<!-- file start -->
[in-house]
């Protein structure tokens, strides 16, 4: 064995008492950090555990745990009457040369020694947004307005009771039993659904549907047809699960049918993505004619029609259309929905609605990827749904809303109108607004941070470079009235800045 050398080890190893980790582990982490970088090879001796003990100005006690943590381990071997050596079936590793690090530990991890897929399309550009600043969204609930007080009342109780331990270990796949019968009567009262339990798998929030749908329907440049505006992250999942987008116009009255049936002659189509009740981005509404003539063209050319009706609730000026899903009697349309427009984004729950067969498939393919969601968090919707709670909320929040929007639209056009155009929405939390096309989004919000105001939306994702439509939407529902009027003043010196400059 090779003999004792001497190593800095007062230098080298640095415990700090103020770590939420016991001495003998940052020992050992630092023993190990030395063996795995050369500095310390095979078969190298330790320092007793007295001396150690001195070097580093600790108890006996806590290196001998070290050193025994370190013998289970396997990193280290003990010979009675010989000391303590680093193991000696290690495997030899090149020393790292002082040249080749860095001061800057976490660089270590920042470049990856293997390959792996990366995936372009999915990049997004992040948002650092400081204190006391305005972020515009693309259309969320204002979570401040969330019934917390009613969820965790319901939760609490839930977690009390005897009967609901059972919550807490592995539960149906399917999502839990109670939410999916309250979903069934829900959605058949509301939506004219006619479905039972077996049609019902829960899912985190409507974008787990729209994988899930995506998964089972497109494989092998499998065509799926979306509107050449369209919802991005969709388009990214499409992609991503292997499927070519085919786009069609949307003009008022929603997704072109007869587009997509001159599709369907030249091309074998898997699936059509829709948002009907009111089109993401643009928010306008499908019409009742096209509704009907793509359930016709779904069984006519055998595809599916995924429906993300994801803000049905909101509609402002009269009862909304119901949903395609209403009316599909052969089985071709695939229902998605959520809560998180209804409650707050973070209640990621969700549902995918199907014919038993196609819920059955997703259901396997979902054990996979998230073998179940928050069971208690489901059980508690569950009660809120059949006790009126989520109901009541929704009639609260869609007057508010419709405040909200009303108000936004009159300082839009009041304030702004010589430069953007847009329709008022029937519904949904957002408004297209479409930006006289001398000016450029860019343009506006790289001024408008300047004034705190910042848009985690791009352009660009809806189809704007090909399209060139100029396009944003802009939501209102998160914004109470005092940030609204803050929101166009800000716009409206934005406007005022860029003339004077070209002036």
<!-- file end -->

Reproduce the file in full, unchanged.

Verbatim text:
[in-house]
């Protein structure tokens, strides 16, 4: 064995008492950090555990745990009457040369020694947004307005009771039993659904549907047809699960049918993505004619029609259309929905609605990827749904809303109108607004941070470079009235800045 050398080890190893980790582990982490970088090879001796003990100005006690943590381990071997050596079936590793690090530990991890897929399309550009600043969204609930007080009342109780331990270990796949019968009567009262339990798998929030749908329907440049505006992250999942987008116009009255049936002659189509009740981005509404003539063209050319009706609730000026899903009697349309427009984004729950067969498939393919969601968090919707709670909320929040929007639209056009155009929405939390096309989004919000105001939306994702439509939407529902009027003043010196400059 090779003999004792001497190593800095007062230098080298640095415990700090103020770590939420016991001495003998940052020992050992630092023993190990030395063996795995050369500095310390095979078969190298330790320092007793007295001396150690001195070097580093600790108890006996806590290196001998070290050193025994370190013998289970396997990193280290003990010979009675010989000391303590680093193991000696290690495997030899090149020393790292002082040249080749860095001061800057976490660089270590920042470049990856293997390959792996990366995936372009999915990049997004992040948002650092400081204190006391305005972020515009693309259309969320204002979570401040969330019934917390009613969820965790319901939760609490839930977690009390005897009967609901059972919550807490592995539960149906399917999502839990109670939410999916309250979903069934829900959605058949509301939506004219006619479905039972077996049609019902829960899912985190409507974008787990729209994988899930995506998964089972497109494989092998499998065509799926979306509107050449369209919802991005969709388009990214499409992609991503292997499927070519085919786009069609949307003009008022929603997704072109007869587009997509001159599709369907030249091309074998898997699936059509829709948002009907009111089109993401643009928010306008499908019409009742096209509704009907793509359930016709779904069984006519055998595809599916995924429906993300994801803000049905909101509609402002009269009862909304119901949903395609209403009316599909052969089985071709695939229902998605959520809560998180209804409650707050973070209640990621969700549902995918199907014919038993196609819920059955997703259901396997979902054990996979998230073998179940928050069971208690489901059980508690569950009660809120059949006790009126989520109901009541929704009639609260869609007057508010419709405040909200009303108000936004009159300082839009009041304030702004010589430069953007847009329709008022029937519904949904957002408004297209479409930006006289001398000016450029860019343009506006790289001024408008300047004034705190910042848009985690791009352009660009809806189809704007090909399209060139100029396009944003802009939501209102998160914004109470005092940030609204803050929101166009800000716009409206934005406007005022860029003339004077070209002036």